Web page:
At Phil's, the Washington watering hole favored by the folks on CBS' "Murphy Brown," Pat Corley's caustic comments are served with a generous
amount of corned beef on wry.Phil's is the hangout for the reporters on "FYI," the fictitious television magazine show that serves the centerpiece of the series.
Corley plays the rotund proprietor, Phil, whose function is to deflate the show's newspeople when their egos puff up like the federal deficit.
"Phil gives some balance to the intellectualism of the `FYI' gang," Corley said. "He's very down to earth, no nonsense, caustic and unsentimental about their business. I see Phil as a guy who sits on Mount Olympus. The whole world comes by. They come and go, but he stays there and comments on the passing scene.
"People walk in with some monumental thing and Phil brings them down to earth. His sarcasm and cynicism are deliberate, but always delivered with a twinkle in the eye."
The cast includes Candice Bergen, who plays Murphy Brown, are Faith Ford, Charles Kimbrough, Robert Pastorelli, Joe Regalbuto and Grant Shaud.
Corley, an actor for 45 years, has been in more TV shows and movies than Phil could shake a swizzle stick at. He was the police chief in "He's the Mayor" and the slippery owner of the Bluebirds on "Bay City Blues." He's been a guest star on scores of other series.
Like Phil, Corley is unassuming, but has a way of puncturing some of the TV industry's egos.
"I read four times for the role on `Murphy Brown,"' he said, counting off on his fingers. "One, two, three, four. So many people have to pass judgment on you when you go in for a pilot. The casting people, the producers, the director, the network.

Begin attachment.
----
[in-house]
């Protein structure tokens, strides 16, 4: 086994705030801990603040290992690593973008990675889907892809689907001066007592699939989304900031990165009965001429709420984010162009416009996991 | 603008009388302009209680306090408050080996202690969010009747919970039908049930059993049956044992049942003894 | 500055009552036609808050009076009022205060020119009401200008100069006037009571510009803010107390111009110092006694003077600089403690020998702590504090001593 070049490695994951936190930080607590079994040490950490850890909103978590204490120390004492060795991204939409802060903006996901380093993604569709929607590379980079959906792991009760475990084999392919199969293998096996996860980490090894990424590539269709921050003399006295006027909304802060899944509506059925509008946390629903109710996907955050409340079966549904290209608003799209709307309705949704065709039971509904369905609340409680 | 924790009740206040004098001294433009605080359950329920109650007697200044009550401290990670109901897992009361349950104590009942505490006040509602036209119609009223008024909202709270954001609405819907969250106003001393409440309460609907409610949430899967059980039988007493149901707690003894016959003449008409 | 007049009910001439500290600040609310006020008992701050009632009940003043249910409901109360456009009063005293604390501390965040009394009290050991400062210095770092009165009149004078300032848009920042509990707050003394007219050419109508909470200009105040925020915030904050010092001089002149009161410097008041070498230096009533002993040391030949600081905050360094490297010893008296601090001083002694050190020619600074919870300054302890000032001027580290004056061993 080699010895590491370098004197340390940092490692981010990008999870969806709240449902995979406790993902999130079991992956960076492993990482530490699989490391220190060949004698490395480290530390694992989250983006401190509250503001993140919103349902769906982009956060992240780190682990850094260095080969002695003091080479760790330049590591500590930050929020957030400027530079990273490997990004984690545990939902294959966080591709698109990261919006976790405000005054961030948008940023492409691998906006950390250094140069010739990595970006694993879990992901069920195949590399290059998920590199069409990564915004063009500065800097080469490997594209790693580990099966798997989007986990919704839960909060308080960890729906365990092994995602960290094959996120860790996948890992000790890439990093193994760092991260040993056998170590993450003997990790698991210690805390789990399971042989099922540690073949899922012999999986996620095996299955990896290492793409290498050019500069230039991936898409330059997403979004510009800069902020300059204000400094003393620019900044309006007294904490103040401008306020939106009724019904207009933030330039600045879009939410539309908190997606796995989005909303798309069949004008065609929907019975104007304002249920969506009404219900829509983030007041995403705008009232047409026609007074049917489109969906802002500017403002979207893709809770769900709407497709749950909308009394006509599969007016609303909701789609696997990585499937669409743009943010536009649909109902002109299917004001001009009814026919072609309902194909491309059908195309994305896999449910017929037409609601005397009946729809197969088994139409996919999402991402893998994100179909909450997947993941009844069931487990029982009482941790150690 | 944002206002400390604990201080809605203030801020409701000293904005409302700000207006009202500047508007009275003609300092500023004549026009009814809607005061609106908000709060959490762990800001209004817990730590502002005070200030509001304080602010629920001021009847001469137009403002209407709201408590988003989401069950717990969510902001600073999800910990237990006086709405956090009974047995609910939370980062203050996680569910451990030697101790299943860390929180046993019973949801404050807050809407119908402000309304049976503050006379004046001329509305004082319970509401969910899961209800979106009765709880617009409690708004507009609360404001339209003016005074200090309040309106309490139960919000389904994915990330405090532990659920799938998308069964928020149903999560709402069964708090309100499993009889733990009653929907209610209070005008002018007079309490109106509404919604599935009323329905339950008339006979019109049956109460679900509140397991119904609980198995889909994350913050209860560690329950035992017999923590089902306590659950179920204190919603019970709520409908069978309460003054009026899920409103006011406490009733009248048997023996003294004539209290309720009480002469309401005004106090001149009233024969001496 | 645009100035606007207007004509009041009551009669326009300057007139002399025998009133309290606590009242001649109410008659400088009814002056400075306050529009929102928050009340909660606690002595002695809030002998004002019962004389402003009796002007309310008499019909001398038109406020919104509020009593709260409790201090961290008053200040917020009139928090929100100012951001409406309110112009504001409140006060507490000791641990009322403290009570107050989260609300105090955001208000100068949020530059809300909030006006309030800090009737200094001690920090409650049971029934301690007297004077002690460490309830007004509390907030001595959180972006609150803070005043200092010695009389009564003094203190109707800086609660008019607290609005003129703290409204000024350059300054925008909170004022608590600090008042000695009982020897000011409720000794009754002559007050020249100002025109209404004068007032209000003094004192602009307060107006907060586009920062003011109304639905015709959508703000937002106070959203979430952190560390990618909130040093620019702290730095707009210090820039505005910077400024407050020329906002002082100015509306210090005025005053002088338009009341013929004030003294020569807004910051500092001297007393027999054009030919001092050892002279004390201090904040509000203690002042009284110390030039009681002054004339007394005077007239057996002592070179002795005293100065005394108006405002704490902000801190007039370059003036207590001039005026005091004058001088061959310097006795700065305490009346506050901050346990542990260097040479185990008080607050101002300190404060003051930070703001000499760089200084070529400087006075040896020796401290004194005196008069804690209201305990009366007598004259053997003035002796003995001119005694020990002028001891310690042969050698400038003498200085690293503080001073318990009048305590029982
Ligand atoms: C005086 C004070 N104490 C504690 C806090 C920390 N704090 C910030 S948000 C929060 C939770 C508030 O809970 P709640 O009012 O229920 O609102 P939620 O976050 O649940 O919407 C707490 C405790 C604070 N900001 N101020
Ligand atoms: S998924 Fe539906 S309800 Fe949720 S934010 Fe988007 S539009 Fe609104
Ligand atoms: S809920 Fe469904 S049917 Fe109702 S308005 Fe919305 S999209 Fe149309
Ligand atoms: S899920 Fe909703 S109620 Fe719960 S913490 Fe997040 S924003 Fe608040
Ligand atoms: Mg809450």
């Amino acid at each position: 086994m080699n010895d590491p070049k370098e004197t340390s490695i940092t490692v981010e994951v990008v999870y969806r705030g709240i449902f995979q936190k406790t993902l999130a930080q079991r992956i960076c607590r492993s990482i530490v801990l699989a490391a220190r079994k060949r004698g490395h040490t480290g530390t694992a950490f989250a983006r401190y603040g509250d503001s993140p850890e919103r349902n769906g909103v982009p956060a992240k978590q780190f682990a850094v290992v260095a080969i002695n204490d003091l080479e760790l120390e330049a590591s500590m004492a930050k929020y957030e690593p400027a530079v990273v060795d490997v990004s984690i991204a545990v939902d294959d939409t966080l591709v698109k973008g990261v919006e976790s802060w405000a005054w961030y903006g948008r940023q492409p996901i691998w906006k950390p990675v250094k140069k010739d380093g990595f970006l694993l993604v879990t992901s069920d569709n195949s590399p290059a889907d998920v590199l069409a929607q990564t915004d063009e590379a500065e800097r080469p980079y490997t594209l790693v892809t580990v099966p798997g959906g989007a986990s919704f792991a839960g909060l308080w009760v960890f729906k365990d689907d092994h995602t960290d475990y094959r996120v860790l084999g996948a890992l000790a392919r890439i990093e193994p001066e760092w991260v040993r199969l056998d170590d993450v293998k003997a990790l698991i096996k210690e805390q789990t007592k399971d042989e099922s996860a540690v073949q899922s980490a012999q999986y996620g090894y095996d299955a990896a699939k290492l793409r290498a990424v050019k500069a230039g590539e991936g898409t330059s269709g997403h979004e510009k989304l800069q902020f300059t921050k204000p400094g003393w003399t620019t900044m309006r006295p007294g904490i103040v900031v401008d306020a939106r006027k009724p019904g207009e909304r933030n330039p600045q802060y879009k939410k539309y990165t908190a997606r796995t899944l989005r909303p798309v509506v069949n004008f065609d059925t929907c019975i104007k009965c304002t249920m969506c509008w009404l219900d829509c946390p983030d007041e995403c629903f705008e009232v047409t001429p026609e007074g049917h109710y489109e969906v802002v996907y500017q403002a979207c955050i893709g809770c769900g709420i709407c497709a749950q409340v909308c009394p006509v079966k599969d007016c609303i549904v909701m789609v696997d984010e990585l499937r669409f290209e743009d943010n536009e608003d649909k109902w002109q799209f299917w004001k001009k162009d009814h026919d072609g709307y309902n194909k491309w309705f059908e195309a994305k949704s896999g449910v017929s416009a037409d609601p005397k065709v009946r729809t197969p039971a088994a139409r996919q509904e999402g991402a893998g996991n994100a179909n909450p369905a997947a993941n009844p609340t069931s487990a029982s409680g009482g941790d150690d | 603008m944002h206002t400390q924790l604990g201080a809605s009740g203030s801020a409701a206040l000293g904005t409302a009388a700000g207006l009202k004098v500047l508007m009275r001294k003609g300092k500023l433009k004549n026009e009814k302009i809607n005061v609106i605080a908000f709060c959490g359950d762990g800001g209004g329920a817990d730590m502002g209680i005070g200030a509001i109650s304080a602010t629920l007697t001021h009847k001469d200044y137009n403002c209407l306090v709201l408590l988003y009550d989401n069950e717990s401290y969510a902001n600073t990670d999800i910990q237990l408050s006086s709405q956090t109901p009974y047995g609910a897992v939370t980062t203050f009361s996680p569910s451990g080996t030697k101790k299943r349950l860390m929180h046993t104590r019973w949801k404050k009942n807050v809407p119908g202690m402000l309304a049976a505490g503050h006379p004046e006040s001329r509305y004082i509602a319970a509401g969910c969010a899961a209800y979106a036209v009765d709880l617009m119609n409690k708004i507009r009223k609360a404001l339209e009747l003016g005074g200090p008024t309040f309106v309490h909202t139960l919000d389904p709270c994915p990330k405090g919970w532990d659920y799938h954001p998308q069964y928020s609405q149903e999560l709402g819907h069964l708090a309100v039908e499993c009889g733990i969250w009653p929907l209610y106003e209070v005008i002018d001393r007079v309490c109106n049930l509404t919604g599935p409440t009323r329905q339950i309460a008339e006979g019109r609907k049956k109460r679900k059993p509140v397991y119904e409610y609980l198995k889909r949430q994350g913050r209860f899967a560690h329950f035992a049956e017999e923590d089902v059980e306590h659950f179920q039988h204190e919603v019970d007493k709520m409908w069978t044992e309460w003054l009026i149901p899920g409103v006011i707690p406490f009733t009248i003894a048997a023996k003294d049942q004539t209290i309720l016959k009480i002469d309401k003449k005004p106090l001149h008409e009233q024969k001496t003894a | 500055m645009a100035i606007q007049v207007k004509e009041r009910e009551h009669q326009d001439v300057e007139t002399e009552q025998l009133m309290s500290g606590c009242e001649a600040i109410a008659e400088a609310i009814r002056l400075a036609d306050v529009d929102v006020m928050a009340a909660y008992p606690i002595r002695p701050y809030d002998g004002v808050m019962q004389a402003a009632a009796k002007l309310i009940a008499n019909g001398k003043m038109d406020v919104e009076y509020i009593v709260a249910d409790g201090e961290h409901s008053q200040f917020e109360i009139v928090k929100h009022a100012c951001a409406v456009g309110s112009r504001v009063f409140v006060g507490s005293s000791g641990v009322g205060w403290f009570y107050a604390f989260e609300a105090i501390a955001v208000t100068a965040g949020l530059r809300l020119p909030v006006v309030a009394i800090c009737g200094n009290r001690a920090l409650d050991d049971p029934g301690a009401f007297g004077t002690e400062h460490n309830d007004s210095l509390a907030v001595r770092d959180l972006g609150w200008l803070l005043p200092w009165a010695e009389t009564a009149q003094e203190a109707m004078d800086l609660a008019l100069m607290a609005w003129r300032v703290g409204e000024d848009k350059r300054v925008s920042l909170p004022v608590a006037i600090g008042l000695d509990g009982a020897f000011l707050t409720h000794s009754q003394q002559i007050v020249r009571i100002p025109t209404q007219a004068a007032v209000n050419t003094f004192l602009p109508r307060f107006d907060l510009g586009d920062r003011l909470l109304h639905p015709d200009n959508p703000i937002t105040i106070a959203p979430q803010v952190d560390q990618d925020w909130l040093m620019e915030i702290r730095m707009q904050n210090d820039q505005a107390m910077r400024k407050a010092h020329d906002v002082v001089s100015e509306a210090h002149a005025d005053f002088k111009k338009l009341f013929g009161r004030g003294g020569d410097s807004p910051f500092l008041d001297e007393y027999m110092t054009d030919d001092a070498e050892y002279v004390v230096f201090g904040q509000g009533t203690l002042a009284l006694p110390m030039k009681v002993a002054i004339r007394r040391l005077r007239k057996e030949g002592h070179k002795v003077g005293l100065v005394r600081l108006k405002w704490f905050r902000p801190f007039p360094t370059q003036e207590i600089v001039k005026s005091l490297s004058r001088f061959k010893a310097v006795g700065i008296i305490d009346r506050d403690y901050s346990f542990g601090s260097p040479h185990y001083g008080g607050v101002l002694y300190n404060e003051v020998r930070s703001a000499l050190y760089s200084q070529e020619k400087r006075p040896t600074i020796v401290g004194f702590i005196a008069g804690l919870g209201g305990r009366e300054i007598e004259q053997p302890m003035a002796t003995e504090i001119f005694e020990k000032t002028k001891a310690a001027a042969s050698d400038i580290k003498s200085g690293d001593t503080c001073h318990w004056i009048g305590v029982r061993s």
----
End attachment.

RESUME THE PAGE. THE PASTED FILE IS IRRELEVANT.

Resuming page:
"At the network, you have 20 people sitting around a room. After 45 years, I'm not particularly impressed by the process. I know how to do my work. It's pretty absurd to read for people whose main job is exchanging memos. I've done five Broadway shows, and you don't read for the money people. You read for the producers and directors, and it's serious business. When you read for the network people, it's like a charade."
Corley still professes amazement at the "awesome" power of an actor to create a character. "It's amazing how many people think you're the character you play on television," he said. "People are always telling me, `Pour me a drink, Phil.' I'm not Phil. I don't even drink anymore."
Corley was born in Texas and lived there until he was a teen-ager, when his family moved to Stockton, Calif.
"I'd just started high school when we moved," he said. "When I was 15, I started at the community theater. I started dancing with the ballet when I was 16. There were a lot of girls in the ballet and not many guys. Let me tell you, dancing is tough work. You work out four hours a day. If you don't, you pay a price.
"I was good, but I'd never have been the best. There's not much sense in doing it if you're not the best."
Acting was just a lark until he was about 23, Corley said. "It was fun, but I always had to work at another job to make a living," he said. "Only 2 percent of all actors make a living at their profession. I don't know how I did it, honestly. If you can get a couple of commercials, it helps you get by."
People remember the characters he plays, but rarely remember him, Corley said. "I'm looking now to get over the hump where people can put a name with your face," he said. "There's a new movie I'm trying out for and it would be great if the director would say, `How about Pat Corley?' That's what I'm aiming for. It's a long, arduous road to get there. I think now's the time."